As leaders of the state agencies charged with regulating oil production, we believe that safeguarding drinking water and all potentially usable water is a fundamental government responsibility, and our agencies are working together to meet that responsibility.
We are also concerned about how misleading information being put forward on this issue is not helpful to the public (“Injection of wastewater into oil wells imperils drinking supply”; Viewpoints, Feb. 23).
Bringing California back into full compliance with the federal Safe Drinking Water Act is the state’s objective. Doing so requires that underground sources of drinking water – and aquifers of beneficial use – are protected from contamination.
Unfortunately, the op-ed needlessly capitalizes on a general misunderstanding that all aquifers are of beneficial use; aquifers in or near oilfields oftentimes naturally contain material no one should drink: minerals such as arsenic and boron, high concentrations of salts, and petroleum.
In California, almost all oil pumped to the surface comes with a much larger amount of groundwater. That “produced water” is injected back underground after being separated from the oil – without any harm to sources of drinking water. Sometimes that injection is to enhance oil recovery.
Federal and state laws and regulations govern “aquifer injection.” The federal Safe Drinking Water Act defines the quality of groundwater that does and does not need to be protected, including some groundwater not suitable for drinking.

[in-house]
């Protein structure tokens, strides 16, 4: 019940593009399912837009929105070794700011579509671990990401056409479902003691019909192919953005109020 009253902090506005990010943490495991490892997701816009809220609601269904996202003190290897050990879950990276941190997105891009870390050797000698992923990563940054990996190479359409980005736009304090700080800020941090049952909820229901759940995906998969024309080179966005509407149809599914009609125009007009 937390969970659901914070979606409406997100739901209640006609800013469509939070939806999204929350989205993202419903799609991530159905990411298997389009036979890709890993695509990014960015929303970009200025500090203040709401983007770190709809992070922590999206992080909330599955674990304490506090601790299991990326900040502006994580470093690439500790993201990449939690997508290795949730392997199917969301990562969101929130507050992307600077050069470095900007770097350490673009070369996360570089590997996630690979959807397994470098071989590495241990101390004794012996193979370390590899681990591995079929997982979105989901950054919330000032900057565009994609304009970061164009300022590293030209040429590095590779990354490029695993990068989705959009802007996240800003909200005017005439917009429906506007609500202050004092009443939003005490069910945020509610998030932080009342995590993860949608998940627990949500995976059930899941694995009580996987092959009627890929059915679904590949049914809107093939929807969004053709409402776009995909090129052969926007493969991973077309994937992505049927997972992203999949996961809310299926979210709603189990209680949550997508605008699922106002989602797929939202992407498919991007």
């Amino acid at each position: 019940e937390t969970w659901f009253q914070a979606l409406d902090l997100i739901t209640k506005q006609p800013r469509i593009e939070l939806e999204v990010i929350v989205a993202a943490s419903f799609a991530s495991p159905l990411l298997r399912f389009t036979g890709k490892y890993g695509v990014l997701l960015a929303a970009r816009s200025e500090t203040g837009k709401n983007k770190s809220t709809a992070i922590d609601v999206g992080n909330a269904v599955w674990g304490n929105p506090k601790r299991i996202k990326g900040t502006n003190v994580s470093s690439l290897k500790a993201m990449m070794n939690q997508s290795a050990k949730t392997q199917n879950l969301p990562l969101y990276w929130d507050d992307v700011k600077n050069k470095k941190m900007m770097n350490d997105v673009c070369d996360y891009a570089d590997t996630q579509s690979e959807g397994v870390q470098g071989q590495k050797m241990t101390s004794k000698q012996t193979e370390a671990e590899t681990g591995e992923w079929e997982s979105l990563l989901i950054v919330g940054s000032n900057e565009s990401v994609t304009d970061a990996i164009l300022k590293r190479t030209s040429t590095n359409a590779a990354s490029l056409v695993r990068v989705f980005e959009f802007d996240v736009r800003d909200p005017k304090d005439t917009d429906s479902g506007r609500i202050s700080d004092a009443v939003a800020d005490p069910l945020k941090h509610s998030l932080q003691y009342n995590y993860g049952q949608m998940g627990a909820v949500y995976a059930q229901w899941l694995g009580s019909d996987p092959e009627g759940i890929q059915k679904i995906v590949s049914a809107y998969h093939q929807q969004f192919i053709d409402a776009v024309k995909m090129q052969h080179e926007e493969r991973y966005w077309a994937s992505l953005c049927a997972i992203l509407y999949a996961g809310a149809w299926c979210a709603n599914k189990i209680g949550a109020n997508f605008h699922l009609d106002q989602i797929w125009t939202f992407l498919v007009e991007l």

In order for oil producers to inject water into certain geologic zones, the U.S. Environmental Protection Agency must grant an “aquifer exemption.” An exemption is based on scientific evidence that shows, for example, that the aquifer isn’t a current or future source of drinking water due to the natural state of the groundwater and that injected material will stay in the intended aquifer because of geologic barriers, such as layers of impermeable rock.
After carefully reviewing hydrologic and geologic data, the California Department of Conservation’s Division of Oil, Gas, and Geothermal Resources and the State Water Resources Control Board must concur that an exemption is appropriate. The process for making decisions about aquifer exemptions is fully transparent, including public meetings and comment periods.
The U.S. EPA has the final say about whether an exemption is granted. Each agency involved has a mandate to protect sources of drinking water. All of the aquifer exemptions the state is seeking are for aquifers that naturally contain petroleum, are brackish, and/or do not contain water that could be used for irrigation or household purposes.
As part of this comprehensive review, the state also has taken measures to protect aquifers that are potential sources of drinking water by requiring oil producers to shut down hundreds of injection wells.
The fact that we have an oil industry in California is evidence that some of our aquifers are naturally mixed with petroleum. Any fair and accurate assessment of how California regulates oil industry injection should begin with that understanding.
David Bunn is the director of the Department of Conservation and can be contacted at firstname.lastname@example.org. Thomas Howard is executive officer of the State Water Resources Control Board and can be contacted at email@example.com.